Here we go!
It’s difficult to temper the excitement offered by a full-slate NHL campaign after what we went through last season and the pre-emptive halt to the season prior.
COVID still lingers as a threat, but not nearly to the extent that it shadowed the 2020-21 (just 2021?) season.
For the most part, everyone is expecting a relatively normal NHL campaign to unfold.
And so the forecaster returns – with an extra row in tow. The Seattle Kraken are ready to take part in the glory that is the fantasy hockey game. It’s both exciting and, as the Vegas Golden Knights have proven since the last expansion, unpredictable.
The forecaster uses past stats to drive the game projections. This is always a bit more unreliable at the beginning of the season due to offseason changes, but the Kraken add another wrench in the gears. In lieu of better options, the Kraken’s statistics for projection here are simply last season’s league average. Will that be accurate? Probably not. On paper, this offense could struggle to put up points and the defense could be above average. But until we get some real box scores, anything would be pure speculation.
Fantasy Forecaster: Oct. 12 to Oct. 17
It’s a light schedule to get things going, with many teams only appearing in one contest during the opening week. An important reminder will be to not overreact and cut loose any players from these teams that you truly believe in. While you will definitely need to make roster space for some early surprises off the waiver wire, don’t make it at the expense of researched draft picks you invested in confidently.
The Boston Bruins, Calgary Flames, New Jersey Devils, Philadelphia Flyers, St. Louis Blues and San Jose Sharks are the teams that will only take to the ice once in Week 1, so you should be cautious with dropping any of them that you drafted to your squad.
At the other end of the spectrum, we’ll get to see the Chicago Blackhawks, Dallas Stars, Montreal Canadiens, New York Rangers, Ottawa Senators, Pittsburgh Penguins, Seattle Kraken, Tampa Bay Lightning, Toronto Maple Leafs and Vancouver Canucks a total of three times each. Definitely react to early achievers, just not by cutting bait on those without enough appearances to render proper judgement.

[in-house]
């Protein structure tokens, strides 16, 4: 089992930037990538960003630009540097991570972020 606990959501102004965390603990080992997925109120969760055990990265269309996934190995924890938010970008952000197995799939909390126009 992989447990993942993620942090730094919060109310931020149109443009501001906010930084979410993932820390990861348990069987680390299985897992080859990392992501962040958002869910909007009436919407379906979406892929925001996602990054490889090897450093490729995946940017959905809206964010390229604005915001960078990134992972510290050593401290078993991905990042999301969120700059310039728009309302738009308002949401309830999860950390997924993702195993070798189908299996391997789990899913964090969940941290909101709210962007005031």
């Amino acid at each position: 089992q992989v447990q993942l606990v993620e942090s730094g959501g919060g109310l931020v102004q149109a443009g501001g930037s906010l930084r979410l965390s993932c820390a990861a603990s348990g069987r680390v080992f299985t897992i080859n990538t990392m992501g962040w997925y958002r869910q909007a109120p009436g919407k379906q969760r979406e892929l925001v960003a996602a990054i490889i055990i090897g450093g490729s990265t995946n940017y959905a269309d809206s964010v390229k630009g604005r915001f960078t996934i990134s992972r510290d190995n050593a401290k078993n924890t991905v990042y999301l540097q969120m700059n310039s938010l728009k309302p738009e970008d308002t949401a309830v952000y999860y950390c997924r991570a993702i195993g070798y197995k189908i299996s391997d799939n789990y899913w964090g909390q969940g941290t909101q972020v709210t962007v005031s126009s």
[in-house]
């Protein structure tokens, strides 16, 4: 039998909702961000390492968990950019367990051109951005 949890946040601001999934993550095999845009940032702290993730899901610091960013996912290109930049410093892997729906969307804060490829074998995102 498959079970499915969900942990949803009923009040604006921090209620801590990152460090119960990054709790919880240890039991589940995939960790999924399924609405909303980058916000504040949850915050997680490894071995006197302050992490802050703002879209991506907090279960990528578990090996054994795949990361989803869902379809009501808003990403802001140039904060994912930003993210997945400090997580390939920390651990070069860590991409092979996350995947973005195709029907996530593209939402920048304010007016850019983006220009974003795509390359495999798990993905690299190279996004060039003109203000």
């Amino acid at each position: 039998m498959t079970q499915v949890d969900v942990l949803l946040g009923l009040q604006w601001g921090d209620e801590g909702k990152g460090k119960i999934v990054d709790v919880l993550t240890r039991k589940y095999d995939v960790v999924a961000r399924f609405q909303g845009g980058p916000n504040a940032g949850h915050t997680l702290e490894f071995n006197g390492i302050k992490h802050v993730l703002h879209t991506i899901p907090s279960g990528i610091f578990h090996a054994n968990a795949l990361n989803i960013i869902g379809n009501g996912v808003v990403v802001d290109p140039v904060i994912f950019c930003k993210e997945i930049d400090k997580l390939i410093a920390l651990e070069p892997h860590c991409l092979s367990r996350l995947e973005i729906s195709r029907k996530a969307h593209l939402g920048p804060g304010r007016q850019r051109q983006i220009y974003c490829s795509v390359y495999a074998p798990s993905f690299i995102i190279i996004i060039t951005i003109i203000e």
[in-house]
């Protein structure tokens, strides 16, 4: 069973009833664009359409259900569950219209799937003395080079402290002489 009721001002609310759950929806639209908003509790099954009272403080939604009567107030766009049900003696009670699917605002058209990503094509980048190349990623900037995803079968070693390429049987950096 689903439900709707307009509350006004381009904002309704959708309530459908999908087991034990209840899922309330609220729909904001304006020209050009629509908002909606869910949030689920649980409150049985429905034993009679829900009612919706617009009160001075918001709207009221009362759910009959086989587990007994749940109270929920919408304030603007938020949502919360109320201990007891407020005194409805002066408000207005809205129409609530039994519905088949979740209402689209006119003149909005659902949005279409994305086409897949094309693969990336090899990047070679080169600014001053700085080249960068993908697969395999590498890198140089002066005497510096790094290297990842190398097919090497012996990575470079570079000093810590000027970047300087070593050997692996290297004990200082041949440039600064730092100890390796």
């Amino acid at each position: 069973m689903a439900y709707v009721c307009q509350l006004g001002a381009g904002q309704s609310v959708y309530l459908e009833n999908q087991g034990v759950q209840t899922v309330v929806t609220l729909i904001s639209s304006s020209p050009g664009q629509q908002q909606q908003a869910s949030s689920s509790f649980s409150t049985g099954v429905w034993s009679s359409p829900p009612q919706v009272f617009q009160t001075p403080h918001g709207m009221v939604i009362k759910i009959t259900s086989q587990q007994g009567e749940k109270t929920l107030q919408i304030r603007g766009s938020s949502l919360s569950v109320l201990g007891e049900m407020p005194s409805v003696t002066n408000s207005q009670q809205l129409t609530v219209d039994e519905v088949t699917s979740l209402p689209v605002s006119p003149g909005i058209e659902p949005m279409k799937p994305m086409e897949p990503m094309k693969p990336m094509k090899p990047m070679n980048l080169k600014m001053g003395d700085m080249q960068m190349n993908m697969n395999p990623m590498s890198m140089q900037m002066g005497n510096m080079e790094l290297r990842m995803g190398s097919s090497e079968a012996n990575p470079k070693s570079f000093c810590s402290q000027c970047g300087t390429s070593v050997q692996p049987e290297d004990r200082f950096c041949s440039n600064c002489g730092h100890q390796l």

For those new to the forecaster chart, here are some explanations: “O” (offense), which is on the left for each game, and “D” (defense), on the right, matchup ratings are based upon a scale from 1 (poor matchup) to 10 (excellent matchup) and are calculated using a formula that evaluates the team’s season-to-date statistics, their performance in home/road games depending on where the game is to be played, as well as their opponents’ numbers in those categories. The “Ratings” column lists the cumulative rating from 1 to 10 of that week’s offensive (“O”) and defensive (“D”) matchups.
Fantasy managers have been just as frustrated as Predators fans the past couple of seasons when it comes to Ryan Johansen and Matt Duchene. But they’ve been dashing enough in the preseason to perhaps give them one more chance. Playing together on a line with Filip Forsberg, perhaps they can bounce back together. Both Johansen and Duchene are, naturally, widely available in ESPN leagues.
Dallas Stars: Three road games to start the campaign should give us a good look at the Stars.
It’s admittedly confusing that an NHL team has four goaltenders, but fantasy managers are drafting the wrong two. Ben Bishop and Jake Oettinger will likely be on the IR and in the AHL, respectively, when the season starts. Braden Holtby, who is on a one-year bounceback contract, is the one you want to consider. Anton Khudobin should back him up. And let’s be clear: It may very well be worth considering Holtby here — the Stars defense looks next level and the offense can win games.
Alexander Radulov appears healthy through the preseason. That means you should scoop him up. Radulov should not be available in 82% of ESPN leagues just on the chance he’s healthy and ready to go. When he was on the ice last season, he was an absolute beast for fantasy points.
Montreal Canadiens: Three games, including a back-to-back road set, will give us a good picture of how Jake Allen can hold up with no Carey Price to start the season. Allen should be added to rosters everywhere. He has the chops to be a starting goaltender in the NHL and should get a workhorse load with Price out of the picture for an indefinite amount of time.
Tyler Toffoli is not rostered in enough places. He was the Habs leading scorer last season and will begin the campaign on the top line with Nick Suzuki and Cole Caufield. Toffoli is available in 50% of ESPN leagues.
San Jose Sharks: They only play once, but the lineup card will be very interesting for the Sharks. On the downside, there are so many holes in this Sharks offense, it’s painful to see them lose a player as skilled as Evander Kane for the unforeseeable future. On the upside, that Swiss-cheese depth chart provides plenty of opportunity. William Eklund could be in the best position of any 2021 draft pick from a fantasy perspective; top-six minutes out of the gate are a real possibility. Jonathan Dahlen could be even more productive though, as the 23-year-old has previous AHL experience before he returned to Sweden and led the equivalent second-tier league there in scoring. He looks to crack the lineup with Logan Couture and Timo Meier on the top line.